In addition to recording how much stock you have ordered you need to unpack any incoming shipments and organise the products by hand. You must count the products, ensuring that there is the right amount. If there are any shorts or too many items, record this and get in touch with your supplier immediately. Make sure that you store all correct stock properly and tag each one. Labelling inventory is a very important part of inventory management.


If you don’t label your inventory, then it will be hard for your staff to find it when it’s needed. Each item’s label needs to be very clear, detailing the item’s price, its manufacturer, and its product number.

With this information, your staff will be able to record the product’s sale, removing it from your current inventory. If this information is not available then your staff will not be able to find it in your inventory and won’t be able to mark it as sold.

This can lead to fears that items have been stolen when they have been sold. Make sure that you tell your staff to always find a product’s label or ID number before they sell it.


Stockroom Illustration
Illustration by Sarwar Shafi via Dribbble

Keeping your stockroom clean and tidy is a good way to ensure that no products are lost, and to manage your inventory. Make sure that you regularly sweep and clean up your stockroom and keep items alphabetically or numerically ordered.

If you have a warehouse, then you should either signpost specific areas for specific products or introduce a colour scheme. When your stockroom is orderly, you are less likely to lose items. It will make finding products and identifying them much easier for your staff also.

Inventory Counts

You must regularly conduct inventory counts. Most experts recommend doing this twice a week, perhaps more if you hold more stock. This will ensure that no items go missing, and no profit is lost. Inventory counts will allow you to identify problems early, instead of realising when it is too late.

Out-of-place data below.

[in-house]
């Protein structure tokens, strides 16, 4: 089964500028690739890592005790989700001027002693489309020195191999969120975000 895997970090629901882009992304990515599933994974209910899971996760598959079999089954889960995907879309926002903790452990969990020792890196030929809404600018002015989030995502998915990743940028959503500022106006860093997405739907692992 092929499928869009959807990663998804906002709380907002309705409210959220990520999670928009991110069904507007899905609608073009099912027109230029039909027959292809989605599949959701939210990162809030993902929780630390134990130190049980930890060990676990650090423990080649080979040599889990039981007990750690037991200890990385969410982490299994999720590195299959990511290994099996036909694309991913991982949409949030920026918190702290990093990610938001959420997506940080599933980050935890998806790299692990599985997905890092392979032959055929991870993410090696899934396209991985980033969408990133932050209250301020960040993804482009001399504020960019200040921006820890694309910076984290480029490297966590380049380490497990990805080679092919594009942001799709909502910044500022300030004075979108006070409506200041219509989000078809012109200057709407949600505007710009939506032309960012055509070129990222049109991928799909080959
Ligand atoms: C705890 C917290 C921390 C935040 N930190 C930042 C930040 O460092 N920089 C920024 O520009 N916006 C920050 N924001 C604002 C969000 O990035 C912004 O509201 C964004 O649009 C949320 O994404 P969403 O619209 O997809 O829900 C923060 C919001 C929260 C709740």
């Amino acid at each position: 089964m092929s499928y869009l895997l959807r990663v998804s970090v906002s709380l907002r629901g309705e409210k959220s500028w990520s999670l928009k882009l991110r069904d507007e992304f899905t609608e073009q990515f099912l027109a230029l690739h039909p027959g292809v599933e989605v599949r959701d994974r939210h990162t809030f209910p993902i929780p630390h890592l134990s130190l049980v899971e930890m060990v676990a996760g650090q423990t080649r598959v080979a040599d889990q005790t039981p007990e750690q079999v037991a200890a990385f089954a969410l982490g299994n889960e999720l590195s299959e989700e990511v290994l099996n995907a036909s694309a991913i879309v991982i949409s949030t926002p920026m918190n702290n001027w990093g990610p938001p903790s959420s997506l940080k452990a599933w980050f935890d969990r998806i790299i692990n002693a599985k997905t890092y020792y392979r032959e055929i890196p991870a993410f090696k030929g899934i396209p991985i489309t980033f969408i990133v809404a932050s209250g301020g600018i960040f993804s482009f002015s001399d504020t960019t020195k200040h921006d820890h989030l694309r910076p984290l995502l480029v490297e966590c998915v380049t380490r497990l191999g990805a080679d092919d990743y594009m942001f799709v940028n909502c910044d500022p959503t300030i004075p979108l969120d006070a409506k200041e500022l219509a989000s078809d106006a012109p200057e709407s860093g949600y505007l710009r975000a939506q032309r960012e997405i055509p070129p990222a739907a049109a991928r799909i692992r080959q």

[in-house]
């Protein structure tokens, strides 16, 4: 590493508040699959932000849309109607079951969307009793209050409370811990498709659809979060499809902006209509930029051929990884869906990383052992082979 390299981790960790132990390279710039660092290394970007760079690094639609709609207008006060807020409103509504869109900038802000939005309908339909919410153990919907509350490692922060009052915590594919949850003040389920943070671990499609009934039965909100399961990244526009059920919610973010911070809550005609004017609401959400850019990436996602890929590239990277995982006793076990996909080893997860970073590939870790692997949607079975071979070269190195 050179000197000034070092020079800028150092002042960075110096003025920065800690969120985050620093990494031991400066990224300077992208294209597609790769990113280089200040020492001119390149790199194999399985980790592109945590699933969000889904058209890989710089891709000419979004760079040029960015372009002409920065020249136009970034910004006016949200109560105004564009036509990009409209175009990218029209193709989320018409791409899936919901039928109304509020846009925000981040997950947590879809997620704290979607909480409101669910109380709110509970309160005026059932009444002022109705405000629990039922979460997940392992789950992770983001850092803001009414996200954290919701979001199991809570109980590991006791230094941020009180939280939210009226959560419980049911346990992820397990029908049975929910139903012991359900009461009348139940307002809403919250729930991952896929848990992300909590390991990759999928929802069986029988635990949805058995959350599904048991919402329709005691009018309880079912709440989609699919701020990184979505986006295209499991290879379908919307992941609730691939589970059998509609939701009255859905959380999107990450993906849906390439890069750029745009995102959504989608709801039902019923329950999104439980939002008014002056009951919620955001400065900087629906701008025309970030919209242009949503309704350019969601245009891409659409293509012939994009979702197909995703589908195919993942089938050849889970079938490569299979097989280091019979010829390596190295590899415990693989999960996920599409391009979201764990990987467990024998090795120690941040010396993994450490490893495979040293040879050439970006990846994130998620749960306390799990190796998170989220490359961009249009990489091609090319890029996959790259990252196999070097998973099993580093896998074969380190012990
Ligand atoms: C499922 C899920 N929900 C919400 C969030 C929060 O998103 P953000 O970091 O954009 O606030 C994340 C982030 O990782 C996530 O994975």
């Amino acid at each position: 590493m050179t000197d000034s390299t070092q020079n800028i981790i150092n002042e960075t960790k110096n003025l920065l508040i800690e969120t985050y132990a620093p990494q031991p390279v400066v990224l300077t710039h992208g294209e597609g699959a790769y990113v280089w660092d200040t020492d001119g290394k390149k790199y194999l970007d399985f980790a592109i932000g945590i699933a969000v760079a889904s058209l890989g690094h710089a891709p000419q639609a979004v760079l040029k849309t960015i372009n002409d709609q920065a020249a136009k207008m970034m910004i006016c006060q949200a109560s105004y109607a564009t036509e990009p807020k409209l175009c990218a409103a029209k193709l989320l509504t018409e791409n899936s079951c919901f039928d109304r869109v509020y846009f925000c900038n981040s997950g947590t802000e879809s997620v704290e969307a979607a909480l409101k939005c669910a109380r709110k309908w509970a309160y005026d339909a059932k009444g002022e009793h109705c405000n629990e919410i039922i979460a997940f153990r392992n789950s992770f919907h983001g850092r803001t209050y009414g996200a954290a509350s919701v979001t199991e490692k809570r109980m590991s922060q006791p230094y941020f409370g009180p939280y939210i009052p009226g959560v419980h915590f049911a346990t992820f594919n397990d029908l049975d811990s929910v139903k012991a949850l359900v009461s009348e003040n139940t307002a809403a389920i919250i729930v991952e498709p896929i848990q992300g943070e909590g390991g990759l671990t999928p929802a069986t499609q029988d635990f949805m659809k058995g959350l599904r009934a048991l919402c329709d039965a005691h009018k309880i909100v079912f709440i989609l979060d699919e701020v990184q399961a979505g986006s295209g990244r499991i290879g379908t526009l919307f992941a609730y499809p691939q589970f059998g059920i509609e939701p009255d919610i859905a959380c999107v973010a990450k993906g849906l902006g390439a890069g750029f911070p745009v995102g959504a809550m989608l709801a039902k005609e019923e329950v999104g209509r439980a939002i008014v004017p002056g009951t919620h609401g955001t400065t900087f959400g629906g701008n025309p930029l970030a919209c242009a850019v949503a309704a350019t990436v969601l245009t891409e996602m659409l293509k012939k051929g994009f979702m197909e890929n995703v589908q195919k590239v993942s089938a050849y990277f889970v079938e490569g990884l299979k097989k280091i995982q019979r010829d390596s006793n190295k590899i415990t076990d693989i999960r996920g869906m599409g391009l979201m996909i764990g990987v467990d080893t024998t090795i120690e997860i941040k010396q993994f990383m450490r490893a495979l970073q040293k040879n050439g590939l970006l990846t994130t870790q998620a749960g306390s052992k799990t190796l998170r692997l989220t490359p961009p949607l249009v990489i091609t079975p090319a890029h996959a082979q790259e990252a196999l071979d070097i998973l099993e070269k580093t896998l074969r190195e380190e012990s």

Inventory counts can be very disruptive for staff when working, so it’s a good idea to conduct them after working hours have finished. You could also get your overtime staff [if you have any] to conduct these checks for you on the late shift.

Identifying Discrepancies

If you notice, at any point, that there are any discrepancies or issues with your stock, you need to attend to them immediately. Even small issues with your inventory management can have serious consequences. There’s also always the chance that members of staff are stealing products.

This is a lot more common than it should be. If there is stock missing, call all of your staff into the office and ask them where it is, and then search for it as a team. If you do catch staff taking inventory, you need to fire them and phone the police.

Final Words

If you own a small business, then managing your inventory properly is essential. There are lots of things that you should do to effectively manage your business’s retail. Make sure to follow this guide’s advice. Remember: when your business starts growing, you will need a warehouse to manage your inventory in.

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1 Comment
  1. […] most, you can input an item, how much it’s worth, and how many you have in stock. Then, as you sell more, your POS will update your sales reports alongside stock reports. It really […]